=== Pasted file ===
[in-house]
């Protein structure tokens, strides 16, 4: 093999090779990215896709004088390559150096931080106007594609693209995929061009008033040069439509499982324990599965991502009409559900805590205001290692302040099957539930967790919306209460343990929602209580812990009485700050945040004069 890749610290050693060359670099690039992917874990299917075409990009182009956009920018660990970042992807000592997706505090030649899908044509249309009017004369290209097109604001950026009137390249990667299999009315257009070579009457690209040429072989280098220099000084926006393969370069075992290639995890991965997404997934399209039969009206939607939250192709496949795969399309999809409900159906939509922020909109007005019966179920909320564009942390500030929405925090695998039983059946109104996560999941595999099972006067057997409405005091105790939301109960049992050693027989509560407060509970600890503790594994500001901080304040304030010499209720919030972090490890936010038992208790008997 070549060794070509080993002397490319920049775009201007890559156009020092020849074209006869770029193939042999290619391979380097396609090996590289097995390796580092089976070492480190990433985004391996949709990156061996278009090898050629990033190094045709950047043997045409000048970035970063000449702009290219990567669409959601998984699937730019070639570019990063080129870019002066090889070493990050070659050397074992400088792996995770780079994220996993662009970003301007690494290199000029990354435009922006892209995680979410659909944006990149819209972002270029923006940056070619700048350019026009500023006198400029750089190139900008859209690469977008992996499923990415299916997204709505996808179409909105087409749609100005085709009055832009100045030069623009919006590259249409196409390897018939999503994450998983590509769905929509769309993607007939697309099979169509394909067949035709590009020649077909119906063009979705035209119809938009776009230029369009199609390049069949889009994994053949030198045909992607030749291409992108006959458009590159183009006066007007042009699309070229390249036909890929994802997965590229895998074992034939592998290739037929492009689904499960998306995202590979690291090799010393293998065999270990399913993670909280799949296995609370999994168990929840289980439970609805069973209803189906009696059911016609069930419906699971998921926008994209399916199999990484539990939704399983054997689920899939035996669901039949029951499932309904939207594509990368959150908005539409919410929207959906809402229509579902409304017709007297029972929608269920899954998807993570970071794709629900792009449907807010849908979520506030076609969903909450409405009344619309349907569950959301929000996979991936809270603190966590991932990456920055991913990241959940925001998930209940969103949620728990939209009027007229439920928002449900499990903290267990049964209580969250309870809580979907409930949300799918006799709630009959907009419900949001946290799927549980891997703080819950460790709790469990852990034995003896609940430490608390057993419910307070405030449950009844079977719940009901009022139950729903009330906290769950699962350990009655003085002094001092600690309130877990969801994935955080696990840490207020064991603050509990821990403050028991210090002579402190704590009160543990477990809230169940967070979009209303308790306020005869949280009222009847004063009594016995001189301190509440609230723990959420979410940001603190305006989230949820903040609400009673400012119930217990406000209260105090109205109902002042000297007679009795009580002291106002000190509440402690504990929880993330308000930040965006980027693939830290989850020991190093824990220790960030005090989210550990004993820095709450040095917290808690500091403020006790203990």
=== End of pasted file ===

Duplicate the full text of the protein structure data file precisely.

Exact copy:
[in-house]
């Protein structure tokens, strides 16, 4: 093999090779990215896709004088390559150096931080106007594609693209995929061009008033040069439509499982324990599965991502009409559900805590205001290692302040099957539930967790919306209460343990929602209580812990009485700050945040004069 890749610290050693060359670099690039992917874990299917075409990009182009956009920018660990970042992807000592997706505090030649899908044509249309009017004369290209097109604001950026009137390249990667299999009315257009070579009457690209040429072989280098220099000084926006393969370069075992290639995890991965997404997934399209039969009206939607939250192709496949795969399309999809409900159906939509922020909109007005019966179920909320564009942390500030929405925090695998039983059946109104996560999941595999099972006067057997409405005091105790939301109960049992050693027989509560407060509970600890503790594994500001901080304040304030010499209720919030972090490890936010038992208790008997 070549060794070509080993002397490319920049775009201007890559156009020092020849074209006869770029193939042999290619391979380097396609090996590289097995390796580092089976070492480190990433985004391996949709990156061996278009090898050629990033190094045709950047043997045409000048970035970063000449702009290219990567669409959601998984699937730019070639570019990063080129870019002066090889070493990050070659050397074992400088792996995770780079994220996993662009970003301007690494290199000029990354435009922006892209995680979410659909944006990149819209972002270029923006940056070619700048350019026009500023006198400029750089190139900008859209690469977008992996499923990415299916997204709505996808179409909105087409749609100005085709009055832009100045030069623009919006590259249409196409390897018939999503994450998983590509769905929509769309993607007939697309099979169509394909067949035709590009020649077909119906063009979705035209119809938009776009230029369009199609390049069949889009994994053949030198045909992607030749291409992108006959458009590159183009006066007007042009699309070229390249036909890929994802997965590229895998074992034939592998290739037929492009689904499960998306995202590979690291090799010393293998065999270990399913993670909280799949296995609370999994168990929840289980439970609805069973209803189906009696059911016609069930419906699971998921926008994209399916199999990484539990939704399983054997689920899939035996669901039949029951499932309904939207594509990368959150908005539409919410929207959906809402229509579902409304017709007297029972929608269920899954998807993570970071794709629900792009449907807010849908979520506030076609969903909450409405009344619309349907569950959301929000996979991936809270603190966590991932990456920055991913990241959940925001998930209940969103949620728990939209009027007229439920928002449900499990903290267990049964209580969250309870809580979907409930949300799918006799709630009959907009419900949001946290799927549980891997703080819950460790709790469990852990034995003896609940430490608390057993419910307070405030449950009844079977719940009901009022139950729903009330906290769950699962350990009655003085002094001092600690309130877990969801994935955080696990840490207020064991603050509990821990403050028991210090002579402190704590009160543990477990809230169940967070979009209303308790306020005869949280009222009847004063009594016995001189301190509440609230723990959420979410940001603190305006989230949820903040609400009673400012119930217990406000209260105090109205109902002042000297007679009795009580002291106002000190509440402690504990929880993330308000930040965006980027693939830290989850020991190093824990220790960030005090989210550990004993820095709450040095917290808690500091403020006790203990």